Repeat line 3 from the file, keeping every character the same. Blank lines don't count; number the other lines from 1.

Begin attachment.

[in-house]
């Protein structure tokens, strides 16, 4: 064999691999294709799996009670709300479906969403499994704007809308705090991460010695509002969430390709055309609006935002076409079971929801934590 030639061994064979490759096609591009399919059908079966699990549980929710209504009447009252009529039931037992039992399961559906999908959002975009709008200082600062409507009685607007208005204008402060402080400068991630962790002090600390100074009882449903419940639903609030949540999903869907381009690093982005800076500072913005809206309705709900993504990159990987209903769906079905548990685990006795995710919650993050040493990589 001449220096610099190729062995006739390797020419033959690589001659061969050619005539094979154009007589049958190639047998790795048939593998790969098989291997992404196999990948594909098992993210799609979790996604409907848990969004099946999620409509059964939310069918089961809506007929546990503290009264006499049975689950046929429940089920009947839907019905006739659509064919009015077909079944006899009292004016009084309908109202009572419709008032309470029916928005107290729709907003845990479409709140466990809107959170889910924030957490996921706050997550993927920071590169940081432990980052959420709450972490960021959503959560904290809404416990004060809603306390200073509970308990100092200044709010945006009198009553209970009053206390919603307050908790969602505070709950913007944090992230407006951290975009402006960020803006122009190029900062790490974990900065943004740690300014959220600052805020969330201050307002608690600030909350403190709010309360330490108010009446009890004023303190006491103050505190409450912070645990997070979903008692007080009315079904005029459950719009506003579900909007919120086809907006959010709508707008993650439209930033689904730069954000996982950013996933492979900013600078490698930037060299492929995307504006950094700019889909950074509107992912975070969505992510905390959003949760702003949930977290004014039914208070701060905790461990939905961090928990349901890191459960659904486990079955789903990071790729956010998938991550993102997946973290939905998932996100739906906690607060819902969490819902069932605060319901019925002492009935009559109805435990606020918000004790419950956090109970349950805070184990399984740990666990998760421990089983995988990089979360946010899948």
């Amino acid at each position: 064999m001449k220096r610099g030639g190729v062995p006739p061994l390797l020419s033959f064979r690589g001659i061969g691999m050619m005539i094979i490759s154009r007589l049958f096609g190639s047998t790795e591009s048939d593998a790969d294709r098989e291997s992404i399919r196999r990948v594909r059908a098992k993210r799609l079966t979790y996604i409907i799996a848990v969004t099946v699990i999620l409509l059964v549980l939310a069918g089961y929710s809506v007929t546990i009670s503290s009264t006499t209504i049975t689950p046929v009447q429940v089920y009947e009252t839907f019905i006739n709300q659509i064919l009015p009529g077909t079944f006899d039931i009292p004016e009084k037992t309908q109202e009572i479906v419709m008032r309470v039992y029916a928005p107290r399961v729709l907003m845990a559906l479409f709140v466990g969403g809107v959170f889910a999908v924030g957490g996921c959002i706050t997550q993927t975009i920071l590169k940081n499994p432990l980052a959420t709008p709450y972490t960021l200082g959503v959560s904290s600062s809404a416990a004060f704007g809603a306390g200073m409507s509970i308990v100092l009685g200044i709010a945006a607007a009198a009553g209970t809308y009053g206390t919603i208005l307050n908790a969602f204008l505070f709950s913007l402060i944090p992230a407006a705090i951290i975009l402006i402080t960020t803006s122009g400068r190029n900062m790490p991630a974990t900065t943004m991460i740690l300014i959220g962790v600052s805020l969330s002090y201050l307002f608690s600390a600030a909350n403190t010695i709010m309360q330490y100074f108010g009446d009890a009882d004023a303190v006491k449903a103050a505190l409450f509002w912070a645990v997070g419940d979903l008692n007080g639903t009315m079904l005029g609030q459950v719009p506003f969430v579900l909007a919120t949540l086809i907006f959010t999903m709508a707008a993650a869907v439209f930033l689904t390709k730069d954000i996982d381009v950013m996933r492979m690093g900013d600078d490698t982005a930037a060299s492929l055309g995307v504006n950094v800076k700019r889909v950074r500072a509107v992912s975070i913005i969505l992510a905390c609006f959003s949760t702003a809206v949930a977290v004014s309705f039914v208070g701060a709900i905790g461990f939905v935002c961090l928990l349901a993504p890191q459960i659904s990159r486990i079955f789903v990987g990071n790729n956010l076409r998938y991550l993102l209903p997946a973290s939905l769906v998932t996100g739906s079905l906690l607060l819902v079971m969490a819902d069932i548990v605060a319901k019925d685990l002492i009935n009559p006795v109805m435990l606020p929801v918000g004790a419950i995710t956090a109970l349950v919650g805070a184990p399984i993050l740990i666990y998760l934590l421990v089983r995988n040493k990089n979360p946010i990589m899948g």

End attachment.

């Amino acid at each position: 064999m001449k220096r610099g030639g190729v062995p006739p061994l390797l020419s033959f064979r690589g001659i061969g691999m050619m005539i094979i490759s154009r007589l049958f096609g190639s047998t790795e591009s048939d593998a790969d294709r098989e291997s992404i399919r196999r990948v594909r059908a098992k993210r799609l079966t979790y996604i409907i799996a848990v969004t099946v699990i999620l409509l059964v549980l939310a069918g089961y929710s809506v007929t546990i009670s503290s009264t006499t209504i049975t689950p046929v009447q429940v089920y009947e009252t839907f019905i006739n709300q659509i064919l009015p009529g077909t079944f006899d039931i009292p004016e009084k037992t309908q109202e009572i479906v419709m008032r309470v039992y029916a928005p107290r399961v729709l907003m845990a559906l479409f709140v466990g969403g809107v959170f889910a999908v924030g957490g996921c959002i706050t997550q993927t975009i920071l590169k940081n499994p432990l980052a959420t709008p709450y972490t960021l200082g959503v959560s904290s600062s809404a416990a004060f704007g809603a306390g200073m409507s509970i308990v100092l009685g200044i709010a945006a607007a009198a009553g209970t809308y009053g206390t919603i208005l307050n908790a969602f204008l505070f709950s913007l402060i944090p992230a407006a705090i951290i975009l402006i402080t960020t803006s122009g400068r190029n900062m790490p991630a974990t900065t943004m991460i740690l300014i959220g962790v600052s805020l969330s002090y201050l307002f608690s600390a600030a909350n403190t010695i709010m309360q330490y100074f108010g009446d009890a009882d004023a303190v006491k449903a103050a505190l409450f509002w912070a645990v997070g419940d979903l008692n007080g639903t009315m079904l005029g609030q459950v719009p506003f969430v579900l909007a919120t949540l086809i907006f959010t999903m709508a707008a993650a869907v439209f930033l689904t390709k730069d954000i996982d381009v950013m996933r492979m690093g900013d600078d490698t982005a930037a060299s492929l055309g995307v504006n950094v800076k700019r889909v950074r500072a509107v992912s975070i913005i969505l992510a905390c609006f959003s949760t702003a809206v949930a977290v004014s309705f039914v208070g701060a709900i905790g461990f939905v935002c961090l928990l349901a993504p890191q459960i659904s990159r486990i079955f789903v990987g990071n790729n956010l076409r998938y991550l993102l209903p997946a973290s939905l769906v998932t996100g739906s079905l906690l607060l819902v079971m969490a819902d069932i548990v605060a319901k019925d685990l002492i009935n009559p006795v109805m435990l606020p929801v918000g004790a419950i995710t956090a109970l349950v919650g805070a184990p399984i993050l740990i666990y998760l934590l421990v089983r995988n040493k990089n979360p946010i990589m899948g």